Roger visits his favourite local plumber’s merchant and shows you how to join copper and plastic pipe.
There are two videos in this How to join pipes series – this, the first video, looks at how to join supply pipes – the second video will look at how to join waste pipes.
For supply pipes and central heating pipes you have a choice between good old-fashioned tried and tested copper or plastic. Plastic pipes have come a long way in the past few years and come in rolls and straight lengths and different types of plastic including PB (Polybutylene) and PEX (Cross-linked Polyethylene). Plastic offers advantages in terms of flexibility and corrosion resistance but I prefer not to use it on surface mounted pipe work, I prefer copper because it’s a lot more rigid.
Compression fittings on plastic pipe
Interestingly you can join copper and plastic with a lot of the same fittings; a lot of people don’t realise you can join a bit of plastic pipe with a compression fitting. A compression fitting works in the same way on a plastic pipe as it does on a copper pipe except that you need to put in a liner, which is there to keep the end of the pipe perfectly round. It is also there to protect the end of the pipe – when you put a push-fit fitting in there’s an O ring in there and if you don’t have the liner on, the square edge on the end of the plastic can damage the O ring and cause a leak. You might not know about it straight away but six months or even six years down the line it might develop a leak and if this causes any damage and an inspection shows the plumber neglected to put in a liner the plumber could be liable.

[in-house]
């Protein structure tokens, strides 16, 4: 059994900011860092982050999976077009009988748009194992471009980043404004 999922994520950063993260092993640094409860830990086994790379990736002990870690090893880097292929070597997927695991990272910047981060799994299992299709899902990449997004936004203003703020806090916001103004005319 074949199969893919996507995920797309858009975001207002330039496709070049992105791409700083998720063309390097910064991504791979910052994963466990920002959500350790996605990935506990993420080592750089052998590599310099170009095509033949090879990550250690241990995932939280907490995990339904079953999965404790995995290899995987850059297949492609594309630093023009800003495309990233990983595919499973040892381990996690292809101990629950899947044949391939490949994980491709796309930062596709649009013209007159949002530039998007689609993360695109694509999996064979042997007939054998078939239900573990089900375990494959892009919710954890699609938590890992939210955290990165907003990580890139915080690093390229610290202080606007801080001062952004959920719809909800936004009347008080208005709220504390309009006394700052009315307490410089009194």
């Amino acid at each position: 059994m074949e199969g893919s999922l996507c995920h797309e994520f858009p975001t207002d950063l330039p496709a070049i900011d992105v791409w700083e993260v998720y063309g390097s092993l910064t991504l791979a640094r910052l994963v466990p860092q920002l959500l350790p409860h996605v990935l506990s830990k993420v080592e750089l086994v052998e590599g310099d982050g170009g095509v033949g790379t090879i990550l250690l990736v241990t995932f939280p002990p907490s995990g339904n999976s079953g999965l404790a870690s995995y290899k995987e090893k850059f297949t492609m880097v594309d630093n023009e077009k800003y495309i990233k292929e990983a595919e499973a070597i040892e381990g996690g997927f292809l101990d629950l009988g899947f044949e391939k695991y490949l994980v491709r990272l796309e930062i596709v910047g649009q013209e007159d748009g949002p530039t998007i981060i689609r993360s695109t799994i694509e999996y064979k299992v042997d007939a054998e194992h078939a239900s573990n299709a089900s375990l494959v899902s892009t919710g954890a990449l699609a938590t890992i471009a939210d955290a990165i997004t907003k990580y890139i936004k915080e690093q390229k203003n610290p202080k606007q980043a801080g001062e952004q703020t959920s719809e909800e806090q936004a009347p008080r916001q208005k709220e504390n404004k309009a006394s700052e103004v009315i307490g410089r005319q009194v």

Once you’ve inserted the liner the nut goes over the end of the pipe followed by the copper olive and then the fitting itself. Hand tighten this and then tighten with a spanner until it’s crimped on so that the olive compresses onto the pipe. That makes a secure fitting but just for belt and braces you can take the fitting off and wrap PTFE tape around the olive – using this approach I have never had a problem.
Push-fit fittings – demountable and non-demountable
There are two types of push-fit fittings – demountable and non-demountable. JG Speedfit‘s patented demountable fittings don’t require any tools to release the fittings and are truly demountable without damage to pipe or fitting.
There are many different push-fit fittings on the market but JG are, in my opinion, the best.